Dream of the 90’s (whatever you want it to be)

(Moi – Circa 1994)

So I was bitching, as I often do on this topic, on Twitter today about yet ANOTHER article that deliberately stereotypes people based what generation they grew up in.  For me, I’m “Gen X”. 1990-1999 was age 16 to 25 for me.

Many would assume things about me because of that, and I may want to punch you for doing so.  You cannot assume things about people because of the era they grew up in.  As someone awesome once said, there are assholes in every decade.

So I was reading some stuff (duh) and thought I’d just talk about myself (no shocker there).  But those who think they can categorize me based on my age?  Dang, you’ll love this.

I have never owned a copy of Nevermind.

(In 1989 I bought the Sliver EP which to this day is the only Nirvana I own and that’s only because the lyrics reminded me of going to my own grandma’s house as a kid.  The band was OK, but didn’t change my life.  I didn’t go into the fetal position when he died.  And yes, I’m a native Northwest girl.  When I moved to Seattle it was thankfully just after he died so I didn’t have to deal with all that hubbub.)

The sound of Eddie Vedder’s voice makes my skin crawl.

(And don’t even bring up Alice in Chains or Soundgarden.  To me they were all just hard rock without all the hairspray and light shows.  Why would a good little )

In the 1990’s, I fell in love with legends like Billie Holiday and Etta James, while also finding so much in the lovely voices of current artists like Cassandra Wilson and Erykah Badu

I don't go 'round trying to be what I'm not
I don't waste my time trying ta get what you got
I work at pleasin' me cause I can't please you
and that's why I do what I do
My soul flies free like a willow tree
doo wee doo wee do wee

I grooved to acid jazz with my friends at The Crocodile, shook my thang to my new wave and got songs of old at The Vogue, and danced the night away atop a block at Neighbors.  Whatever I liked, I listened to.  Period.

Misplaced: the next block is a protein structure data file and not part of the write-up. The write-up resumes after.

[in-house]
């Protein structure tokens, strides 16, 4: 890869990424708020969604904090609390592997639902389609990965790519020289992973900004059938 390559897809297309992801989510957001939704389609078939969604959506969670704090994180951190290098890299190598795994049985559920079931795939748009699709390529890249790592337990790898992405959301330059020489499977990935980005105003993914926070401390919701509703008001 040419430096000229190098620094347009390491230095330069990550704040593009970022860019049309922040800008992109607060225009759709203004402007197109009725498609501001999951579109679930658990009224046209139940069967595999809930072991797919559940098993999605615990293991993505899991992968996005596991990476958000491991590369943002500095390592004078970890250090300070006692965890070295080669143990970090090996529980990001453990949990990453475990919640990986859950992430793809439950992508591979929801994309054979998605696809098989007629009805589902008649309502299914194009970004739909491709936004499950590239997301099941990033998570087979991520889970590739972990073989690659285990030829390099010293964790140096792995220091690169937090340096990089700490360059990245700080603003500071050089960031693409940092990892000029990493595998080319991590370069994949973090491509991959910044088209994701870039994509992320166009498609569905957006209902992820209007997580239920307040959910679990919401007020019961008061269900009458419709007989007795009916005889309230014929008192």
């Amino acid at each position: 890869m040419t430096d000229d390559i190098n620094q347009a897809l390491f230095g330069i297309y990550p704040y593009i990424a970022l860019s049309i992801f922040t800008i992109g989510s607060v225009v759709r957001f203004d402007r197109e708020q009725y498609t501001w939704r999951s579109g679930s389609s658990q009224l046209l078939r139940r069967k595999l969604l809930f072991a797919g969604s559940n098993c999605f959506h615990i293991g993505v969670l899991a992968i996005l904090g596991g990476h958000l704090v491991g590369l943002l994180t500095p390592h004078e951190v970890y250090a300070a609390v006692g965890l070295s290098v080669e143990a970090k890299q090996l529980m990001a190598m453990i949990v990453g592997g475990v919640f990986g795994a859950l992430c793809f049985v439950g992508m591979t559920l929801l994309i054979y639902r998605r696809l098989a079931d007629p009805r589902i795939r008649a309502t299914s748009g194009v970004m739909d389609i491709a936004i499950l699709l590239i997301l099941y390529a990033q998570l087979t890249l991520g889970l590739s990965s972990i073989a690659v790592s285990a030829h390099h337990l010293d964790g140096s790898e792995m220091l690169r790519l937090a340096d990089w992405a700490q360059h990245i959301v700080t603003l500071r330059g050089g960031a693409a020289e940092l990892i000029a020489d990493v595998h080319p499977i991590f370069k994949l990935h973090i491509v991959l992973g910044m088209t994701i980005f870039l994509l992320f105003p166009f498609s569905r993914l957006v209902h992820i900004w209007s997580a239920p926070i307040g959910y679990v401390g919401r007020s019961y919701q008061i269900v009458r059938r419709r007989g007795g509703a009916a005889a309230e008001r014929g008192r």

I saw The Cure at the Gorge with the sun setting behind them for three hours of everything including my favorite song of all time, Catch.  I had this hot black velvet flapper number that I wore to see my fifth or sixth Love and Rockets show at the Showbox (where I promptly fainted as I overheated in the front row).  At the start of in the decade, I saw Sinead O’Connor, Book of Love, Depeche Mode, and others.

I dated a guy who took me to see Massive Attack boy did that make it obvious he wasn’t the one.  WTF – worst live show ev-ah and the music?  Overrated.

In the 1990’s I was shooting live shows with my Pentax K1000, everything from Sean Lennon to The Church to Suicidal Tendencies to local bands of varying levels of talent.  I was attending a much smaller version of the Photographic Center School, and living in the darkroom.

And yes, I was still, always, loving the evolution of my girl Madonna…

I’m too busy surviving Whether it’s Heaven or Hell I’m gonna be living to tell ~ “Survival” (from Bedtime Stories) 

I’ve never owned a flannel shirt.  And while I do have a couple pairs of Docs, they weren’t my first boots – I preferred pointy toes and lots o’ buckles.

I spent over half the decade working for Nordstrom, and still to this day have bits and pieces of them sprinkled in my DNA, from my appreciation of great designers, big and small.  (Yes, a new wave girl workin’ for Nordy’s – I tell you I’ve never been categorizable…).  I’ve shopped at secondhand stores, discounters, couture outlets, local artisan markets, and big ol’ chains.  But no matter what, it usually involves black, with the occasional foray into olive green, chocolate brown, or purple.  And red lipstick.

“I don’t even know what ’90s fashion is; I was dressed in black for most of that decade. I was never into grunge as either a sartorial or musical style, but I would hazard that grunge as a fashion or anti-fashion statement emerged from thrifting as scavenging practice for anti-corporate cultures…I plead pop culture blackout. (Ugh, plaid.)…I remember the ’90s as an outsider in an outsider subculture.” ~ Mimi Thi Nguyen, from an article on racialicious.com – check out her blog too

Kids, I listen to whatever I want to listen to.  I wear whatever I wanna wear.  Let’s stop making assumptions and delve a bit deeper into finding out who people really are.  I always tell my friends, “I love you because you don’t fit any mold.”  Kinda rad.

But hey, as my pops used to say, call me anything you want, just don’t call me late for dinner.


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